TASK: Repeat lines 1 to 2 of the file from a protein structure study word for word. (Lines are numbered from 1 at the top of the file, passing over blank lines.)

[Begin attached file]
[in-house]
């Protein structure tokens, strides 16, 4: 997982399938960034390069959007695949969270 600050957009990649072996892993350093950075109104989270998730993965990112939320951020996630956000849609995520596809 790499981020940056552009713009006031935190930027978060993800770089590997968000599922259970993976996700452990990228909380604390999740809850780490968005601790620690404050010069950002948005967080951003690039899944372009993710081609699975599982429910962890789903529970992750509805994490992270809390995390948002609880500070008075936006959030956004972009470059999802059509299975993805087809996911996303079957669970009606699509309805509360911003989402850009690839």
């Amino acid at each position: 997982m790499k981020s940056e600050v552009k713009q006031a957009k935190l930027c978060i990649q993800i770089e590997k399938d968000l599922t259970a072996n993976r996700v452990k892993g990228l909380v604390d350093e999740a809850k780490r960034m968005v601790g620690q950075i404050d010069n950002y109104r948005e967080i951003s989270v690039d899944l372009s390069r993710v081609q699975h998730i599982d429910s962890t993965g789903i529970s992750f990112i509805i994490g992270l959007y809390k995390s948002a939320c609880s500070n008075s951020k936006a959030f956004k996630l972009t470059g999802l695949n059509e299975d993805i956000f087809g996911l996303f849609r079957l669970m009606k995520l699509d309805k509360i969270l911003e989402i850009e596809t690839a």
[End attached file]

[in-house]
């Protein structure tokens, strides 16, 4: 997982399938960034390069959007695949969270 600050957009990649072996892993350093950075109104989270998730993965990112939320951020996630956000849609995520596809 790499981020940056552009713009006031935190930027978060993800770089590997968000599922259970993976996700452990990228909380604390999740809850780490968005601790620690404050010069950002948005967080951003690039899944372009993710081609699975599982429910962890789903529970992750509805994490992270809390995390948002609880500070008075936006959030956004972009470059999802059509299975993805087809996911996303079957669970009606699509309805509360911003989402850009690839």